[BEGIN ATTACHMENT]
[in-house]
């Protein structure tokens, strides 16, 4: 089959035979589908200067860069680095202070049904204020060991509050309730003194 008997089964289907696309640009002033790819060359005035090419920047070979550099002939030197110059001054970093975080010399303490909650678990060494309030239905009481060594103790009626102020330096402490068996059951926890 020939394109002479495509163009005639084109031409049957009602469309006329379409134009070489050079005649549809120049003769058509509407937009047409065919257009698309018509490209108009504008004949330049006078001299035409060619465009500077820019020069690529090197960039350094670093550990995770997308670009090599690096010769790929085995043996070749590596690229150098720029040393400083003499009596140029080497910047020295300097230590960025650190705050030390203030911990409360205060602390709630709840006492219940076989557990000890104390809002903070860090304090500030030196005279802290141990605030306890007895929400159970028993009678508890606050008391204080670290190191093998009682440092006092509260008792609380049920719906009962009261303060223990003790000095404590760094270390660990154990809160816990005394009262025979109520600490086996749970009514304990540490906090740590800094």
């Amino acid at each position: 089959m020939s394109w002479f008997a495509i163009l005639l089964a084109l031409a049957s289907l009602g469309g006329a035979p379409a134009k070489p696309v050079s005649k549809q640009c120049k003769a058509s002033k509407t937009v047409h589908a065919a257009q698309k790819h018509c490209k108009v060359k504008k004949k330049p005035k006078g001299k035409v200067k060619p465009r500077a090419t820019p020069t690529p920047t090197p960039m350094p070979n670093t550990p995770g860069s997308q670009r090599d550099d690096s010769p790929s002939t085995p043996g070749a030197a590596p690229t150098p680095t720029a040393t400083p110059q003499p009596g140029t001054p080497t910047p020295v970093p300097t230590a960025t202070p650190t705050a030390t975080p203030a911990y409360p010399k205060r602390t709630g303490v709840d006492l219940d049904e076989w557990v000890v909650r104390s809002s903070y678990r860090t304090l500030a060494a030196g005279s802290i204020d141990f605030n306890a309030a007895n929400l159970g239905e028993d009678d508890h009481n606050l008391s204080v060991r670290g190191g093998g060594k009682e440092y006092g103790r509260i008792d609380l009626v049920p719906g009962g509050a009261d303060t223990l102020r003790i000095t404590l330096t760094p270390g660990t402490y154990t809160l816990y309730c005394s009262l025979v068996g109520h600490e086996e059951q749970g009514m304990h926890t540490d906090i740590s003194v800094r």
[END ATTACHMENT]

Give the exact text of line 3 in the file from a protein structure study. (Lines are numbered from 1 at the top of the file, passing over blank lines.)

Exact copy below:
């Amino acid at each position: 089959m020939s394109w002479f008997a495509i163009l005639l089964a084109l031409a049957s289907l009602g469309g006329a035979p379409a134009k070489p696309v050079s005649k549809q640009c120049k003769a058509s002033k509407t937009v047409h589908a065919a257009q698309k790819h018509c490209k108009v060359k504008k004949k330049p005035k006078g001299k035409v200067k060619p465009r500077a090419t820019p020069t690529p920047t090197p960039m350094p070979n670093t550990p995770g860069s997308q670009r090599d550099d690096s010769p790929s002939t085995p043996g070749a030197a590596p690229t150098p680095t720029a040393t400083p110059q003499p009596g140029t001054p080497t910047p020295v970093p300097t230590a960025t202070p650190t705050a030390t975080p203030a911990y409360p010399k205060r602390t709630g303490v709840d006492l219940d049904e076989w557990v000890v909650r104390s809002s903070y678990r860090t304090l500030a060494a030196g005279s802290i204020d141990f605030n306890a309030a007895n929400l159970g239905e028993d009678d508890h009481n606050l008391s204080v060991r670290g190191g093998g060594k009682e440092y006092g103790r509260i008792d609380l009626v049920p719906g009962g509050a009261d303060t223990l102020r003790i000095t404590l330096t760094p270390g660990t402490y154990t809160l816990y309730c005394s009262l025979v068996g109520h600490e086996e059951q749970g009514m304990h926890t540490d906090i740590s003194v800094r």